The second Scriptural moment is the Word’s effect on its hearers.  For Ezra, the Word produced a very emotional response.  The people bowed down in the presence of the Word, and began to weep.  The weeping is presumably because, hearing the Word, they realized how far they were from keeping its commandments.  I think we might have that same reaction sometimes.  Nehemiah then instructs them not to weep, but instead to rejoice and celebrate, because the proclamation of the Word on this holy day was an occasion for great joy.  We don’t get any idea of how the rest of the congregation at the synagogue reacted to Jesus’ proclamation of Isaiah, but one would think that it would have been a pretty tame reaction until he announced that he was the fulfillment of the prophecy.  Then we can imagine they had a lot to say and a perhaps indignant reaction.

Finally, the Word is fulfilled.  Jesus’ instruction in the Gospel that the words of Isaiah have been fulfilled in the synagogue-goers hearing tells us that Word is never intended to be a static thing.  We do not just passively sit through the proclamation of the Word, nod our heads, and move on to the Eucharist.  The Word is a living thing and it is intended to have an effect on its hearers.  Indeed, the Word is always proclaimed with the intent that it be fulfilled, and that fulfillment began with the life, death, and resurrection of Jesus Christ.  In his person, all of the promises of the Old Testament are brought into being, and the real hope of the world begins.

We continue to celebrate the Word in those three moments.  We come now come to this holy place to hear the Word proclaimed, and have it interpreted in the homily.  Our Liturgy of the Word, then, goes back to ancient times, and looks much the way Ezra proclaimed the Scriptures.  Except, of course, it’s a lot shorter now!  We continue to be affected by the Word’s proclamation.  Of the stories we hear, we have our favorites, and there are stories that move us within, emotionally and spiritually.  We too may be moved to tears as we hear of God’s goodness, and think of the way we have fallen short.  We too need to hear Nehemiah proclaim that the preaching of the Word is a time for great joy.  Finally, the Word continues to be fulfilled among us.  Having sent his Holy Spirit, Jesus continues to be the fulfillment of Scripture, every time someone hears the Word and acts on it.

I want to try a bit of an object lesson.  Jesus, quoting from Isaiah, said that the Spirit of the Lord was upon him.  That is true too for all of us who have been Baptized and Confirmed, because we receive the Holy Spirit in both Sacraments. So I would ask all of you to close your eyes for a minute and listen to these words from Isaiah spoken not just to Jesus, but also to all of us:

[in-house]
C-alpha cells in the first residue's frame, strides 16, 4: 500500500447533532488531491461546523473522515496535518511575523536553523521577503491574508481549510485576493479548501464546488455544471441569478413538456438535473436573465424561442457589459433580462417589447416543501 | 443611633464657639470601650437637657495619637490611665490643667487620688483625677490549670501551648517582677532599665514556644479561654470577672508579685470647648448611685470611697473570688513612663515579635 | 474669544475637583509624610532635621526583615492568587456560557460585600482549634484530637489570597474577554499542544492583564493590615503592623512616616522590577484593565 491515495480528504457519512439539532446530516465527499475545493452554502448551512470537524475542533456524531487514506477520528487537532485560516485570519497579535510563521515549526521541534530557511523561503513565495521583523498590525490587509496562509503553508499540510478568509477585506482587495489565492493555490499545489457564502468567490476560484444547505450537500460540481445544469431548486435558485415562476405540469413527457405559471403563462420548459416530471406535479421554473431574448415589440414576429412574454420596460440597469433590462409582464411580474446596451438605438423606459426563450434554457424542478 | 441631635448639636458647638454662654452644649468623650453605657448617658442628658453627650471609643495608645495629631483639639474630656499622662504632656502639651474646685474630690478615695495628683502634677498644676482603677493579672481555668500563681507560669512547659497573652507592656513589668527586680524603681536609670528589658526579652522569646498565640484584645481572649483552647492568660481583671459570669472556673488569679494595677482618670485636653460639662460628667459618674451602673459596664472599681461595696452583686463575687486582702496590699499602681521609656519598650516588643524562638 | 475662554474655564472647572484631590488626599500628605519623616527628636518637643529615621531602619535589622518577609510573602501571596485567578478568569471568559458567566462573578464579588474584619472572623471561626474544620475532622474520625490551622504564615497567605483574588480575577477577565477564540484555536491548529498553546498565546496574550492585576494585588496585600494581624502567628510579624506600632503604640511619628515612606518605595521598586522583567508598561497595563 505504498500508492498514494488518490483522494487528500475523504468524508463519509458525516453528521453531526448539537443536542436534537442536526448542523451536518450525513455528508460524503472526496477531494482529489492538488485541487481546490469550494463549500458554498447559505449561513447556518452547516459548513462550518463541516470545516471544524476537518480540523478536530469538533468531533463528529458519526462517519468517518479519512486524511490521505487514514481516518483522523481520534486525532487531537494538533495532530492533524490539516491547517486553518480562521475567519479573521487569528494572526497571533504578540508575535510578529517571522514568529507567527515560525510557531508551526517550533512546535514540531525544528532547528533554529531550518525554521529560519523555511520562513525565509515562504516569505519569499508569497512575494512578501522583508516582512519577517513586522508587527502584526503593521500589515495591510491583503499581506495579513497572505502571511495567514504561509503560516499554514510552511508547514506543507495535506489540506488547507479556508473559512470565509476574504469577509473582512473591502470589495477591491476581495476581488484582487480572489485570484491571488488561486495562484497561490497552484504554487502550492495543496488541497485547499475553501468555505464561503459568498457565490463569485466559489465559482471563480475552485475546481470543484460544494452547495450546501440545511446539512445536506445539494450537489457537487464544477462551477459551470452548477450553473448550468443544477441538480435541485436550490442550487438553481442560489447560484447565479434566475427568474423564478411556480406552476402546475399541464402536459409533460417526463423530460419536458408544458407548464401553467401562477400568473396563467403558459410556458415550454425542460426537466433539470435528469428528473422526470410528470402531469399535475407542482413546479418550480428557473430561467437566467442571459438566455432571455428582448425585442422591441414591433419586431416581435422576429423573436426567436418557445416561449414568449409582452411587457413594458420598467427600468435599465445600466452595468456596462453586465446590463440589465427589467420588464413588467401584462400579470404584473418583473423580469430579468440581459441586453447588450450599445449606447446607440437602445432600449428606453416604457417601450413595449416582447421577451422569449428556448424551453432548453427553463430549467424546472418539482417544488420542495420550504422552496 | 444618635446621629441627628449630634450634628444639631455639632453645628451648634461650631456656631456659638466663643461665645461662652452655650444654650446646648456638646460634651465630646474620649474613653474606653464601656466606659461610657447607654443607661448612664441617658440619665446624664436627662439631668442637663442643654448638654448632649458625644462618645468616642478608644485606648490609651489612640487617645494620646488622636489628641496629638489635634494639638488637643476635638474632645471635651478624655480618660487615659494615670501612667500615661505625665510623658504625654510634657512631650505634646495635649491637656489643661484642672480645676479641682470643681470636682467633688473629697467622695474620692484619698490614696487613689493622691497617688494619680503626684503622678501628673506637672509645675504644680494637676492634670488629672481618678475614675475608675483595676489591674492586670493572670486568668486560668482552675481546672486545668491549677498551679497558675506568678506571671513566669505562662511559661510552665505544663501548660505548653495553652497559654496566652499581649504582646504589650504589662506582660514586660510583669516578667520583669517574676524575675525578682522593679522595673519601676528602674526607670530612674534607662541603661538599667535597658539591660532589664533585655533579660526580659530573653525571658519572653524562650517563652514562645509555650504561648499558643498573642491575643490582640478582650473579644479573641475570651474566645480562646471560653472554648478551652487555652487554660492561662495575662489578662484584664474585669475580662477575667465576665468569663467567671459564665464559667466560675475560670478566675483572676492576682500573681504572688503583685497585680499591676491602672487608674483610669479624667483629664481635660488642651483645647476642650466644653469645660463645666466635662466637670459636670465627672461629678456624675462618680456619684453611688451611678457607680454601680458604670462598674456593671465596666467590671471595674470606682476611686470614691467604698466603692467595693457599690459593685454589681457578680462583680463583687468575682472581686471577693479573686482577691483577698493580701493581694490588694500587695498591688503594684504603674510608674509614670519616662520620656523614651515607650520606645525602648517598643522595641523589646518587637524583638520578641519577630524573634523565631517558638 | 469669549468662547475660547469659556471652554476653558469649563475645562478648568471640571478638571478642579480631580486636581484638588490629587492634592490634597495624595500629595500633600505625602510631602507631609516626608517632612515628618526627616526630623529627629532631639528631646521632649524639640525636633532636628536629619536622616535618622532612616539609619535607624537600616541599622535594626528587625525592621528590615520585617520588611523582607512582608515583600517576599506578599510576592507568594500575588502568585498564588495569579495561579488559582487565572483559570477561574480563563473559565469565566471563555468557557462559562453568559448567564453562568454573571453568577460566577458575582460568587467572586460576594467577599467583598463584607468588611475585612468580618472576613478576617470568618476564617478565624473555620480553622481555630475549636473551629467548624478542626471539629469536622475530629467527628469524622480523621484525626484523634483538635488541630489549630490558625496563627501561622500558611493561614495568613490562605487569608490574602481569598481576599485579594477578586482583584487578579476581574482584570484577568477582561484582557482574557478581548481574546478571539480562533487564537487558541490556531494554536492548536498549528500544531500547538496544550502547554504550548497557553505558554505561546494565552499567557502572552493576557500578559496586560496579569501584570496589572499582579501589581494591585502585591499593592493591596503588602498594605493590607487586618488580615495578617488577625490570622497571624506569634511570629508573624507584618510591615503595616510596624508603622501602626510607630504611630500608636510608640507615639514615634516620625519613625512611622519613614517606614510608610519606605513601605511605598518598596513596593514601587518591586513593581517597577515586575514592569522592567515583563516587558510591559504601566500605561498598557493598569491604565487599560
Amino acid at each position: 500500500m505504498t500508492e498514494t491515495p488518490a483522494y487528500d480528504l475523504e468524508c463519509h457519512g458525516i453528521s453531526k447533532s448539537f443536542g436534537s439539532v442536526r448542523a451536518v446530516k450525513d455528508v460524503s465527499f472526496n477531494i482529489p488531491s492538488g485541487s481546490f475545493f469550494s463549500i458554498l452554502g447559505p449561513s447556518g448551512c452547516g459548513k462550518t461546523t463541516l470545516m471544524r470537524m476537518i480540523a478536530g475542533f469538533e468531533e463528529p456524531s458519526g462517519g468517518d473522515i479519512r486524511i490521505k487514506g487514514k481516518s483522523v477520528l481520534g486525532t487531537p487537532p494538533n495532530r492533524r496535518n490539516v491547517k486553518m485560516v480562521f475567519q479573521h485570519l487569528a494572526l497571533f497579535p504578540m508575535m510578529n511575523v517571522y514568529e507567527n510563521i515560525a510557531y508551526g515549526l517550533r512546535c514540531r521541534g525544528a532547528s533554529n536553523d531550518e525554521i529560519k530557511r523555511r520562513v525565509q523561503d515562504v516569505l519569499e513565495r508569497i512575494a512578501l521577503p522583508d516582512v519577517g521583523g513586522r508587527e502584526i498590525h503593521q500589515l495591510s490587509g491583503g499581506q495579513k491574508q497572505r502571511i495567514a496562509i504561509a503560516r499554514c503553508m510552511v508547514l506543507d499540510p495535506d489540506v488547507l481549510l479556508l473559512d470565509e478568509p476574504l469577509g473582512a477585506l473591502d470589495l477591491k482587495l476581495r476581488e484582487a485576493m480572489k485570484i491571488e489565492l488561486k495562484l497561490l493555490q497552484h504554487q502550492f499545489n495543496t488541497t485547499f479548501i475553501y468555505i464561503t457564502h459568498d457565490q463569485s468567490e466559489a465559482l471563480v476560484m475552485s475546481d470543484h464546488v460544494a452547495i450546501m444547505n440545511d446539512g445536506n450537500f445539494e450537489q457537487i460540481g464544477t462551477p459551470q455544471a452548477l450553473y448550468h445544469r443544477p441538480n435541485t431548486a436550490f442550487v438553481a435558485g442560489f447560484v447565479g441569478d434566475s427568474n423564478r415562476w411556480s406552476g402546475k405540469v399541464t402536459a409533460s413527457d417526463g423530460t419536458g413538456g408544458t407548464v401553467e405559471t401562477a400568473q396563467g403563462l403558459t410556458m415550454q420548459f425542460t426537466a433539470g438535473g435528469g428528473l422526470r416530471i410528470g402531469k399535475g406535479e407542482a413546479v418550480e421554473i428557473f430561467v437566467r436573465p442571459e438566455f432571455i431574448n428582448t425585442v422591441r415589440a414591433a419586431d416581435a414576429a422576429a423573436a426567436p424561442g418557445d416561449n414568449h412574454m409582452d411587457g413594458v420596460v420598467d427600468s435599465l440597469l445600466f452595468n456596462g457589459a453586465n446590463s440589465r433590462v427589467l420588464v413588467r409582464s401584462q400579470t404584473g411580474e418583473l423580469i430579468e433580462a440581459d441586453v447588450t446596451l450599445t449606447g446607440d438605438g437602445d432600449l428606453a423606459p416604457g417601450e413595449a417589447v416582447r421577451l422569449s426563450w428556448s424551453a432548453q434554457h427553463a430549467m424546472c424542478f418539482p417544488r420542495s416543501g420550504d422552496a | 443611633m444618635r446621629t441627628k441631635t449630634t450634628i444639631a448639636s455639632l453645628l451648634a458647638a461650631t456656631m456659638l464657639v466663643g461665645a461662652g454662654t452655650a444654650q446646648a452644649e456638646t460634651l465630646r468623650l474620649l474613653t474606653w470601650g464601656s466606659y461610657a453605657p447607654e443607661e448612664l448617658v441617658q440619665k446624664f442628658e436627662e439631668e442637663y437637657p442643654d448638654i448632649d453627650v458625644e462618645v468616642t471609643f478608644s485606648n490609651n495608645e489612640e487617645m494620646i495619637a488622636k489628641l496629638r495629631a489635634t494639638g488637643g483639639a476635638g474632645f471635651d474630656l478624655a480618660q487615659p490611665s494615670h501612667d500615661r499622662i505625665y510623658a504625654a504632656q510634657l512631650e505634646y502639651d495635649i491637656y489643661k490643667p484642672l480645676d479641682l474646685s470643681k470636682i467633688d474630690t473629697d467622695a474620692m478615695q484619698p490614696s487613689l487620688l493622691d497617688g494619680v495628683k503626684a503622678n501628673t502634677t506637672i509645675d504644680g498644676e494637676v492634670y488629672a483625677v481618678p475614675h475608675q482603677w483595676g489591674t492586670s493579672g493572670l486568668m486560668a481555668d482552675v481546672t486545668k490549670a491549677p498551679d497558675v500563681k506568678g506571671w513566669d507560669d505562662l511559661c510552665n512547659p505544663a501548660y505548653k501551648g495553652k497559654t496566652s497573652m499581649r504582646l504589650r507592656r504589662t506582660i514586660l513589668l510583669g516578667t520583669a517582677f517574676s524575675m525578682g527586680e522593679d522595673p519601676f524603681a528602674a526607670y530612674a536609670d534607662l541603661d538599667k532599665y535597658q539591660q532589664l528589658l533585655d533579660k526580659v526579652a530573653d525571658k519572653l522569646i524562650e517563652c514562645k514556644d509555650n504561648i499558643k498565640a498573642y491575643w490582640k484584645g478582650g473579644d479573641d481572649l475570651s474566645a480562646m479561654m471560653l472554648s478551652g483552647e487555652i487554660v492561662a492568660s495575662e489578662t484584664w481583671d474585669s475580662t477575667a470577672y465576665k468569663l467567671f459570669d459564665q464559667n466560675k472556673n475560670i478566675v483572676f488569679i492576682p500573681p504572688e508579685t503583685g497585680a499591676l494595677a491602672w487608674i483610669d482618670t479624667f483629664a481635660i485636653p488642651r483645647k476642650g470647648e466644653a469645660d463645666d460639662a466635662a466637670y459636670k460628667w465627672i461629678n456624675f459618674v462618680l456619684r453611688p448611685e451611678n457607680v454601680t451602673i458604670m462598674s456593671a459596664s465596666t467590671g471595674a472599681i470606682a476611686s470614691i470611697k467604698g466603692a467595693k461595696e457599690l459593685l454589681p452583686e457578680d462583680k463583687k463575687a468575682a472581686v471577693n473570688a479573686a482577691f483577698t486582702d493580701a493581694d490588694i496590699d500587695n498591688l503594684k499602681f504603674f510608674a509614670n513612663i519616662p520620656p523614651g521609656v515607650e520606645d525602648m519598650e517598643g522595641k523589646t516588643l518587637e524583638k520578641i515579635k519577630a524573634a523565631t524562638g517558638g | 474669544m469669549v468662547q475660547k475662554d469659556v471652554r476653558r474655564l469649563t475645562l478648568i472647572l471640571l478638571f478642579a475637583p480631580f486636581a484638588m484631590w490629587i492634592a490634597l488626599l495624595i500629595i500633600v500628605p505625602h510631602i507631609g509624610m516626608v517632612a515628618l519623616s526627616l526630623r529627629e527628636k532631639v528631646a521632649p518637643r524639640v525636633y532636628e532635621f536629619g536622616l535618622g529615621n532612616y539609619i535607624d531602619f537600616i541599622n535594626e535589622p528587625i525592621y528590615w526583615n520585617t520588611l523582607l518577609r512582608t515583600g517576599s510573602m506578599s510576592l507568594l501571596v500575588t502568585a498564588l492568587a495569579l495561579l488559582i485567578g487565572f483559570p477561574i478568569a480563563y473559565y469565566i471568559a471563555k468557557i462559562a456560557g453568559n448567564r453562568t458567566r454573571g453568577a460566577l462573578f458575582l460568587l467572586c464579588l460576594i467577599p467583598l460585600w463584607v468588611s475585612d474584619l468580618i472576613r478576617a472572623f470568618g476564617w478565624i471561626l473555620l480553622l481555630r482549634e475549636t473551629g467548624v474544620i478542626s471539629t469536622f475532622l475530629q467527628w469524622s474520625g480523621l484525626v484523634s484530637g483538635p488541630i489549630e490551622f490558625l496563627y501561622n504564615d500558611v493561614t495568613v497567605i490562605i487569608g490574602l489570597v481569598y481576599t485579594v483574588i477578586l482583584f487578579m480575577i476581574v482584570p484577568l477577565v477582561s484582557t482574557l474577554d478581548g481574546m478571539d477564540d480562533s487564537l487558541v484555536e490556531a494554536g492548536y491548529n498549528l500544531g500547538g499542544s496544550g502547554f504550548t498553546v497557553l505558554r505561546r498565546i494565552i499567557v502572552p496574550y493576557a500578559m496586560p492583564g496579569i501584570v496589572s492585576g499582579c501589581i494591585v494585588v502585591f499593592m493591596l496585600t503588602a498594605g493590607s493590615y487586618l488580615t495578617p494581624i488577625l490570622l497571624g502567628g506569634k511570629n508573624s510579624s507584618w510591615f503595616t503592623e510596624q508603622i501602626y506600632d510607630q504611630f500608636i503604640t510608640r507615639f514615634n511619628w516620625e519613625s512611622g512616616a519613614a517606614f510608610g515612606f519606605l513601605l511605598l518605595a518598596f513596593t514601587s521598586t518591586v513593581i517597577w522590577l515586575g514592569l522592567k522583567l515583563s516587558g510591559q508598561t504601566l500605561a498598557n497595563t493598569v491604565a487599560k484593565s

The Spirit of the Lord is upon you,
because he has anointed you
to bring glad tidings to the poor.
He has sent you to proclaim liberty to captives
and recovery of sight to the blind,
to let the oppressed go free,
and to proclaim a year acceptable to the Lord.

You may find yourself ill-equipped to break people out of prison.  But I know that you know at least one person who is in some kind of prison.  Maybe they are imprisoned by illness or old age.  Maybe they are imprisoned by fear of acting to better their lives.  These people need you to journey with them and be present to them, thereby setting those captives free.  You may not be too sure about how you can proclaim recovery of sight to the blind.  Maybe you don’t even know anyone who is physically blind.  But you probably know somebody who is blind to the fact that they are in an unhealthy or abusive relationship.  Or maybe you know somebody who is blind to the fact that they are suffering from an addiction of some sort.  Maybe you know somebody who is blind to the fact that someone they are close to needs them in a special way.  You can be present to these who are blind and to gently but firmly lead them to recovery of sight.  You probably have no idea how to let the oppressed go free.  But you may have an hour or two to serve a hot meal to those oppressed by homelessness at a homeless shelter or soup kitchen.  You may be able to spend some time occasionally with those who are oppressed by not knowing how to read.  By giving of yourself, you can let these oppressed go free.